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Posts Tagged "illegal"

3Jul

Illegal Airbnb hostel operator’s human rights complaint dismissed

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Alyse Kotyk, CTV News Vancouver


Published Wednesday, July 3, 2019 1:24PM PDT


Last Updated Wednesday, July 3, 2019 1:33PM PDT

A North Vancouver townhouse owner whose strata tried to shut down her 15-bed Airbnb rental has had a human rights complaint denied.

Emily Yu filed a complaint with the B.C. Human Rights Tribunal alleging her strata violated her rights when it told her she was breaking their bylaw by running a short term rental out of her home.

In her complaint, Yu said the strata’s demand discriminated against her disability, which she said requires her to rent out her unit for income. 

However, tribunal member Devyn Cousineau cited a previous Supreme Court decision on the same dispute that said there was not enough evidence of a mental disability. 

“There is a one-paragraph letter from what appears to be a general practitioner, which states that she has long-term post-concussion issues and ongoing disability. This is simply, not enough, in my view,” the Supreme Court judge’s decision from 2018 says.

Cousineau’s decision released on June 26 said the B.C. Human Rights Code allows the tribunal to dismiss a complaint that “has been appropriately dealt with in another proceeding.” She pointed out that this was not the first time Yu and her strata had filed formal complaints against each other.

In 2017, following an application from her strata, Yu was ordered by the Civil Resolution Tribunal to shut down her rental, known as the “Oasis Hostel” operating out of her townhouse on 13th Avenue near Chesterfield Avenue.

“The owner used (the unit) as an ‘Airbnb’ unit since at least May 2016, whereby she rented out as many as 15 beds and (had) up to 20 short-term boarders at any one time,” the CRT decision says.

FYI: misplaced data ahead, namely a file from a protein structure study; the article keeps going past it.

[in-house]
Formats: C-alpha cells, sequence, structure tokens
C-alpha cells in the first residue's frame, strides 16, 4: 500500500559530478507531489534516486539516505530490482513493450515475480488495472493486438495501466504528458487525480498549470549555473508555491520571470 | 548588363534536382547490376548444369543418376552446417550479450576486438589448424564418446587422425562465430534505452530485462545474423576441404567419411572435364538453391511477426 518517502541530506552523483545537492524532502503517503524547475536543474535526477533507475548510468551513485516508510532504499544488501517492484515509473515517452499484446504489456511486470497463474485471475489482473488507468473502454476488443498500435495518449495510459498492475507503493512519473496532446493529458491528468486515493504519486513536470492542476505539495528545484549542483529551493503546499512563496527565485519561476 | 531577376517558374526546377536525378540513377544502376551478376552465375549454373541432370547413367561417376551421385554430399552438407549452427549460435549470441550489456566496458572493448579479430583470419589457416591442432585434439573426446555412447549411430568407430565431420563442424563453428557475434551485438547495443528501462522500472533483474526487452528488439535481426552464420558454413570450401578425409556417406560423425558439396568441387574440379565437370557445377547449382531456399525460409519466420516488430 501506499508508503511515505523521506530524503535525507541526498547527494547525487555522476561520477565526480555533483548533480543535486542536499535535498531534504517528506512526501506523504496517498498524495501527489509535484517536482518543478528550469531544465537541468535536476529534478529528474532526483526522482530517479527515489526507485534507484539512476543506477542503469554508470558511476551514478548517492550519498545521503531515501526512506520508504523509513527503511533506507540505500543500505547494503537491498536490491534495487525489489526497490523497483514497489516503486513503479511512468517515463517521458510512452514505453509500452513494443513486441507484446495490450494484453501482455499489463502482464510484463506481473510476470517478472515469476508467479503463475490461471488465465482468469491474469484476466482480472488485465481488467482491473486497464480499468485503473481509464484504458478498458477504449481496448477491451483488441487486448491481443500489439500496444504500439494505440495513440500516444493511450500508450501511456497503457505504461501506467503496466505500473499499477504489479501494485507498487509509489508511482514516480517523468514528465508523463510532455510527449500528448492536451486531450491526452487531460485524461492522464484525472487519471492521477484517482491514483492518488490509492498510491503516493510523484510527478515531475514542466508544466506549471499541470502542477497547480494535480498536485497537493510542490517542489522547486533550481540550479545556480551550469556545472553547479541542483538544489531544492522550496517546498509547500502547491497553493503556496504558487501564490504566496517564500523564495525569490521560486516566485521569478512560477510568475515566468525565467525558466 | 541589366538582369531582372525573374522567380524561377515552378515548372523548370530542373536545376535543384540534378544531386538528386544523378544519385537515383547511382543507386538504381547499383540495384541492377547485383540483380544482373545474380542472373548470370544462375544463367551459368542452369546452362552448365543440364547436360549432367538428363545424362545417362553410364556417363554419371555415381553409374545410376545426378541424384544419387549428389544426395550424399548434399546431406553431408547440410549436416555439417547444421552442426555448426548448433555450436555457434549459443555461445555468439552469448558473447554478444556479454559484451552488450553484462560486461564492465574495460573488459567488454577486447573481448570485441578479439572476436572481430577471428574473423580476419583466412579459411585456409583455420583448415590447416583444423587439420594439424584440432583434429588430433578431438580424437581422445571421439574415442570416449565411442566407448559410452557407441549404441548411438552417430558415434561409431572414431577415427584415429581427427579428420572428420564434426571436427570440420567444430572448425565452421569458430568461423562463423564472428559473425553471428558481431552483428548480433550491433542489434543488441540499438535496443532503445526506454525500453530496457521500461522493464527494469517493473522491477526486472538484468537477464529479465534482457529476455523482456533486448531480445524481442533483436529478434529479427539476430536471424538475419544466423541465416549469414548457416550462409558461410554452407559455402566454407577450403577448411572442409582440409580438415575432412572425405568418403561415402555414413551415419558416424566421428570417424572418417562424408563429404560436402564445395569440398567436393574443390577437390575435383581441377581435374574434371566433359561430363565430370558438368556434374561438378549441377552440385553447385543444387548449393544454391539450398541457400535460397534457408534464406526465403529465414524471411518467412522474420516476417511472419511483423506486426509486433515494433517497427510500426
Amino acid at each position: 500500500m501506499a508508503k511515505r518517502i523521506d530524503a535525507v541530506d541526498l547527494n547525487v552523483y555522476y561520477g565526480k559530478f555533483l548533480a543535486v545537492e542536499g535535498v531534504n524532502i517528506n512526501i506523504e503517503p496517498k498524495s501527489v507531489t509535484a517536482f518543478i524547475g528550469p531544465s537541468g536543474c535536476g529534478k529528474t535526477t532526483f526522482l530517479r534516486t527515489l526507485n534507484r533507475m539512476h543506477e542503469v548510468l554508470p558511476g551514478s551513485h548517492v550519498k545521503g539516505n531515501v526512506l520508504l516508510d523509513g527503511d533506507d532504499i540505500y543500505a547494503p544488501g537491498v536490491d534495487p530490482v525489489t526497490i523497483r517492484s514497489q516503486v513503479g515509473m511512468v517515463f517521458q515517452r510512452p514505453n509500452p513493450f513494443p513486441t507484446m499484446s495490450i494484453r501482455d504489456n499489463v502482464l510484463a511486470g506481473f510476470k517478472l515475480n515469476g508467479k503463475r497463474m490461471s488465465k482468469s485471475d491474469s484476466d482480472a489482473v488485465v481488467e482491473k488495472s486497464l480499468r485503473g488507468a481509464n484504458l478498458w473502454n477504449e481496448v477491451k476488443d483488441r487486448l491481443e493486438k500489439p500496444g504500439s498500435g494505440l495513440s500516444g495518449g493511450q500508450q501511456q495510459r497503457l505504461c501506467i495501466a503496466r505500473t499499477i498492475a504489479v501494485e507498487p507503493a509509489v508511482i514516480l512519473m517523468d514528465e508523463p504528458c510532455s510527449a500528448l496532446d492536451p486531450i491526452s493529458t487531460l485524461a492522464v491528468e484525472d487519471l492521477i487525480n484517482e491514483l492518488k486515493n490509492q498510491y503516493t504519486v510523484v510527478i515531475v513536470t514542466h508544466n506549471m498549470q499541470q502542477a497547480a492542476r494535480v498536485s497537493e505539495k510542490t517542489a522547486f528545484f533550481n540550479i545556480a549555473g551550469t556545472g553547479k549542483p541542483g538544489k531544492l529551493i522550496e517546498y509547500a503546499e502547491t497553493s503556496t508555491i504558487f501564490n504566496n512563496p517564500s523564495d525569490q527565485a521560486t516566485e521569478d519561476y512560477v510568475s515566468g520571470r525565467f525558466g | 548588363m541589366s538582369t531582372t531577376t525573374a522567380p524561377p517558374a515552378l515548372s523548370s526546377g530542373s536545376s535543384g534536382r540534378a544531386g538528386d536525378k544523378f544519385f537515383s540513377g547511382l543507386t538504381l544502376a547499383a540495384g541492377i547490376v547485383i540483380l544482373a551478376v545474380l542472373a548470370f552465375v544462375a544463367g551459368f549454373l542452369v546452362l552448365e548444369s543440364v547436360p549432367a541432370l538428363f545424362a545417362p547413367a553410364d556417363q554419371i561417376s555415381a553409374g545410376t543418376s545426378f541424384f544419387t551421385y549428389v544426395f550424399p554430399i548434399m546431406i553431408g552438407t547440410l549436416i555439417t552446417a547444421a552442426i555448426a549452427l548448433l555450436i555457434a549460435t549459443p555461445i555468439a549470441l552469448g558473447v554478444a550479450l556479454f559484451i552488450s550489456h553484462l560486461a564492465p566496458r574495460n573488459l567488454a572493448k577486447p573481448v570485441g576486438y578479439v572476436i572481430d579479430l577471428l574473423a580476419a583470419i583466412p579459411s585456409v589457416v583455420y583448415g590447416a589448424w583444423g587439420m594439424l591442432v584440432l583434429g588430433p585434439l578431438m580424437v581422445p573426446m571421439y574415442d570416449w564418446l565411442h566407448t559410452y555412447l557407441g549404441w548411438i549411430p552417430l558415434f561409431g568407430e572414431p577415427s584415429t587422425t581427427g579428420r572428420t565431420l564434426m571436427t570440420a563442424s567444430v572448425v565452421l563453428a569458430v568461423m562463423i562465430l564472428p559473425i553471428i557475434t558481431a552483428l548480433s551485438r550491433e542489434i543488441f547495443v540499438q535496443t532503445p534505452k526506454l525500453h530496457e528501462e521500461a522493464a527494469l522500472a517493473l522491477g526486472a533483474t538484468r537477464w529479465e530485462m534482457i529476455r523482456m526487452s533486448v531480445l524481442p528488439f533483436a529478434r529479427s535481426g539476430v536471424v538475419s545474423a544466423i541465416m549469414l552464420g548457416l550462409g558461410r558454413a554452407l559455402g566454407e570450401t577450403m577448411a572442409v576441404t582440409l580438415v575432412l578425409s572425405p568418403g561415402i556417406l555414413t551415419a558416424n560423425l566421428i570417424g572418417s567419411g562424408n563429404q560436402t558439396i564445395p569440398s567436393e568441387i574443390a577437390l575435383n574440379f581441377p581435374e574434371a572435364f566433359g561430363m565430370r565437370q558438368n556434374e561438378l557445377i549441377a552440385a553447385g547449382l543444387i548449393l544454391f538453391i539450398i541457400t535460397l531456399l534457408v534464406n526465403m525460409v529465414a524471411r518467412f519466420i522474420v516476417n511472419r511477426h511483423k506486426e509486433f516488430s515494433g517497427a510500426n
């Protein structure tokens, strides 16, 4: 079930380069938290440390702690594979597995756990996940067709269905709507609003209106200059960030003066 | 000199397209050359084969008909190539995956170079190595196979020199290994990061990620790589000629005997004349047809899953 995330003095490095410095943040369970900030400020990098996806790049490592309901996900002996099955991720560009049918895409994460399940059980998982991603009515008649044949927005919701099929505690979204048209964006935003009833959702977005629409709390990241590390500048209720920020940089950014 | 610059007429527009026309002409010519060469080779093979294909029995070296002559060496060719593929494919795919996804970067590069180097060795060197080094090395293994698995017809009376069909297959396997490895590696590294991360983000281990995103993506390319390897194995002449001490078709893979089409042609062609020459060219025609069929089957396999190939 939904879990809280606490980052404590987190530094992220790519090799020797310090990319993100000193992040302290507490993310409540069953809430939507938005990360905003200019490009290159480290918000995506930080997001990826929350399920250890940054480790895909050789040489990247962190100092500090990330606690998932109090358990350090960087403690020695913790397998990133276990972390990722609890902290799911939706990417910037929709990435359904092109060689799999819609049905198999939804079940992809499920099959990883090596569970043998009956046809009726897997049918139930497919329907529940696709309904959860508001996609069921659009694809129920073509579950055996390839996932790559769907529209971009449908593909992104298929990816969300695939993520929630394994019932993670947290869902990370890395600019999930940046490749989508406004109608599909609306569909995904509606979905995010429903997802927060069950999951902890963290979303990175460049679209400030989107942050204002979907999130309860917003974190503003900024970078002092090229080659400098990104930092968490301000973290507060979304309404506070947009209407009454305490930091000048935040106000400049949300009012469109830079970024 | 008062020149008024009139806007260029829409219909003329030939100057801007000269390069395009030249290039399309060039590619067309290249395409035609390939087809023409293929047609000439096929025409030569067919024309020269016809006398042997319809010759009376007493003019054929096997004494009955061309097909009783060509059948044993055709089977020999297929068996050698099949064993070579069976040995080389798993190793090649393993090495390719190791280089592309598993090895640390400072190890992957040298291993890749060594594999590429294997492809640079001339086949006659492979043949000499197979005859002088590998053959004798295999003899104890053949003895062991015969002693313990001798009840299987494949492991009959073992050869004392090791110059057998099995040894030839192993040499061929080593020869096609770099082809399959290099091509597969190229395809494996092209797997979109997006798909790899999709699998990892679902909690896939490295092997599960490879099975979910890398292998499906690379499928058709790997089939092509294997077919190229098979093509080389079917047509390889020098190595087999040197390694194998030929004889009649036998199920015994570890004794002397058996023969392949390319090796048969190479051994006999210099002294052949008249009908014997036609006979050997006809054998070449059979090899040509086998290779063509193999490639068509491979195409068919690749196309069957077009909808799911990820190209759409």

“The Airbnb use is not disputed and is supported by various witness statements and documentary evidence, including ‘Craigslist’ ads provided to the tribunal, with the owner apparently charging between $50 and $102 per night for each bed.” 

Background information in the CRT decision also noted that Yu never had a business licence with the City of North Vancouver and that the city had ordered her to stop running the Airbnb on multiple occasions as it went against its bylaws. 

As a result of the CRT’s decision, Yu was fined $4,600 for running the Airbnb. That’s when the matter came before the Supreme Court, when Yu tried to appeal CRT’s decision. However, in 2018, she lost. 

In the case of the recent human rights complaint, Cousineau felt Yu’s issue had already been adequately dealt with by CRT and the Supreme Court and could not “support the re-litigation of the same issue.”  


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26Jun

Notorious illegal hostel owner has human rights complaint dismissed | CBC News

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A North Vancouver woman who was repeatedly ordered to shut down her illegal 15-bed hostel won’t get another chance to argue she needs the extra income because she’s disabled.

The B.C. Human Rights Tribunal has declined to hear Emily Yu’s complaint alleging discrimination by her townhouse strata, saying the issue had already been dealt with by the Civil Resolution Tribunal and the B.C. Supreme Court.

“I can see no principled reason to allow her to re‐litigate the same issue again, this time in a different forum. As the Supreme Court of Canada has said: ‘Forum shopping for a different and better result can be dressed up in many attractive adjectives, but fairness is not among them,'” tribunal member Devyn Cousineau wrote in Wednesday’s decision.